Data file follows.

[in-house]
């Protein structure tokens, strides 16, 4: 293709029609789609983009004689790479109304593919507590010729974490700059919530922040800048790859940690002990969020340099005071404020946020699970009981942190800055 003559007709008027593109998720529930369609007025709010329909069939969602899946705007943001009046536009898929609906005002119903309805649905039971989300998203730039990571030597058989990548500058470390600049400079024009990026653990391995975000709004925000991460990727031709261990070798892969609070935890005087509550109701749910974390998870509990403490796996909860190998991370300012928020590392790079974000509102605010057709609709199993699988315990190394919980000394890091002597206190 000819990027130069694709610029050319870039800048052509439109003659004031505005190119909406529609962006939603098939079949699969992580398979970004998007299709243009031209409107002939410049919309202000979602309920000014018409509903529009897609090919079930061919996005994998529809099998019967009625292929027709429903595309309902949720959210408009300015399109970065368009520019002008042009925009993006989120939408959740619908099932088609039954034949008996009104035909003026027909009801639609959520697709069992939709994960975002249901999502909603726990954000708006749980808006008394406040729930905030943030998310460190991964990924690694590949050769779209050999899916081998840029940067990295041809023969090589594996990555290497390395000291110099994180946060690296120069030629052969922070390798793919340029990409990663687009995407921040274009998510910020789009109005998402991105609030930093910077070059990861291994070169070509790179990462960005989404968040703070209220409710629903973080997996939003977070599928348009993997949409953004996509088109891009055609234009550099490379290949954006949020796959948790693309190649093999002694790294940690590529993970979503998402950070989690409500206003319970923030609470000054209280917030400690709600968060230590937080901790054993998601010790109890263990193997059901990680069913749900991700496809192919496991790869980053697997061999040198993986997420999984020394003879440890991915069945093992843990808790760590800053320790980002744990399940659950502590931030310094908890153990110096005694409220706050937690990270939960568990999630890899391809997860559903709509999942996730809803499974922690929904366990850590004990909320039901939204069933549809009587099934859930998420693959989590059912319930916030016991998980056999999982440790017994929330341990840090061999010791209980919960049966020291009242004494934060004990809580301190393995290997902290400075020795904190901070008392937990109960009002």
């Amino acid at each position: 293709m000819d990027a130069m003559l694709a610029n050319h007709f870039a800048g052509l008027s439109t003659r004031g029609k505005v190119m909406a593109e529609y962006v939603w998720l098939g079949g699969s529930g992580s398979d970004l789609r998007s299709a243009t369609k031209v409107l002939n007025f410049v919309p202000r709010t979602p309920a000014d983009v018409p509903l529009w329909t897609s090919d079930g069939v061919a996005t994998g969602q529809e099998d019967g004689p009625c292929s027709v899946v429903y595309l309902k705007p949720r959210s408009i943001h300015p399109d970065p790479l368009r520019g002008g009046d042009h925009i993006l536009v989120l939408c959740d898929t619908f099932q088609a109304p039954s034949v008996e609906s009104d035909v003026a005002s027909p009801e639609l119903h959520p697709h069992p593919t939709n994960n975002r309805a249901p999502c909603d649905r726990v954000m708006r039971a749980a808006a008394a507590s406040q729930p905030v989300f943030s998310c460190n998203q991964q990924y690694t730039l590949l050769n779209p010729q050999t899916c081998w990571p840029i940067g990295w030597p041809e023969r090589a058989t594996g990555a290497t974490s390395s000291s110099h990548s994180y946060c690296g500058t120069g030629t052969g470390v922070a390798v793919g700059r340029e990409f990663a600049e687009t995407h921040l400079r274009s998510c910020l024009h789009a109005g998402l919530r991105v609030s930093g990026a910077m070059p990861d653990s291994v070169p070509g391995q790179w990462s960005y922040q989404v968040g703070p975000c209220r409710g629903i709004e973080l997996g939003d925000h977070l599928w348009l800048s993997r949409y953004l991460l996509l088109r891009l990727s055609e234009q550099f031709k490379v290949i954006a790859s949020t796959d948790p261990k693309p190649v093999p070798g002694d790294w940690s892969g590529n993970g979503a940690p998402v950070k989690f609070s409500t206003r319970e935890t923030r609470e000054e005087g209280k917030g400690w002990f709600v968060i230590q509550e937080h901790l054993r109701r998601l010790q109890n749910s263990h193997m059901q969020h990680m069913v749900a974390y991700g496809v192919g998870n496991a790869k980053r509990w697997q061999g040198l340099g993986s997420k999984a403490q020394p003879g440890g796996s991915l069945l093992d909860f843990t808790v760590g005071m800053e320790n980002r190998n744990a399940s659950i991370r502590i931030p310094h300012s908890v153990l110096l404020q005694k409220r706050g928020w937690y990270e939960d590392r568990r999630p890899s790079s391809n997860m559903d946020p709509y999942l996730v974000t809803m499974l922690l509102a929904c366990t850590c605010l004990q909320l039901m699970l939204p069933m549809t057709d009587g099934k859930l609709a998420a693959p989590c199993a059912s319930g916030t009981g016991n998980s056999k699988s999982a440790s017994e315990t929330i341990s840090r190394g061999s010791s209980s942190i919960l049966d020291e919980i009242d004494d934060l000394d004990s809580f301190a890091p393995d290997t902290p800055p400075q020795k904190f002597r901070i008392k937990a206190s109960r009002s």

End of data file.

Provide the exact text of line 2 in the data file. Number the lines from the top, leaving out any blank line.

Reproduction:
């Protein structure tokens, strides 16, 4: 293709029609789609983009004689790479109304593919507590010729974490700059919530922040800048790859940690002990969020340099005071404020946020699970009981942190800055 003559007709008027593109998720529930369609007025709010329909069939969602899946705007943001009046536009898929609906005002119903309805649905039971989300998203730039990571030597058989990548500058470390600049400079024009990026653990391995975000709004925000991460990727031709261990070798892969609070935890005087509550109701749910974390998870509990403490796996909860190998991370300012928020590392790079974000509102605010057709609709199993699988315990190394919980000394890091002597206190 000819990027130069694709610029050319870039800048052509439109003659004031505005190119909406529609962006939603098939079949699969992580398979970004998007299709243009031209409107002939410049919309202000979602309920000014018409509903529009897609090919079930061919996005994998529809099998019967009625292929027709429903595309309902949720959210408009300015399109970065368009520019002008042009925009993006989120939408959740619908099932088609039954034949008996009104035909003026027909009801639609959520697709069992939709994960975002249901999502909603726990954000708006749980808006008394406040729930905030943030998310460190991964990924690694590949050769779209050999899916081998840029940067990295041809023969090589594996990555290497390395000291110099994180946060690296120069030629052969922070390798793919340029990409990663687009995407921040274009998510910020789009109005998402991105609030930093910077070059990861291994070169070509790179990462960005989404968040703070209220409710629903973080997996939003977070599928348009993997949409953004996509088109891009055609234009550099490379290949954006949020796959948790693309190649093999002694790294940690590529993970979503998402950070989690409500206003319970923030609470000054209280917030400690709600968060230590937080901790054993998601010790109890263990193997059901990680069913749900991700496809192919496991790869980053697997061999040198993986997420999984020394003879440890991915069945093992843990808790760590800053320790980002744990399940659950502590931030310094908890153990110096005694409220706050937690990270939960568990999630890899391809997860559903709509999942996730809803499974922690929904366990850590004990909320039901939204069933549809009587099934859930998420693959989590059912319930916030016991998980056999999982440790017994929330341990840090061999010791209980919960049966020291009242004494934060004990809580301190393995290997902290400075020795904190901070008392937990109960009002």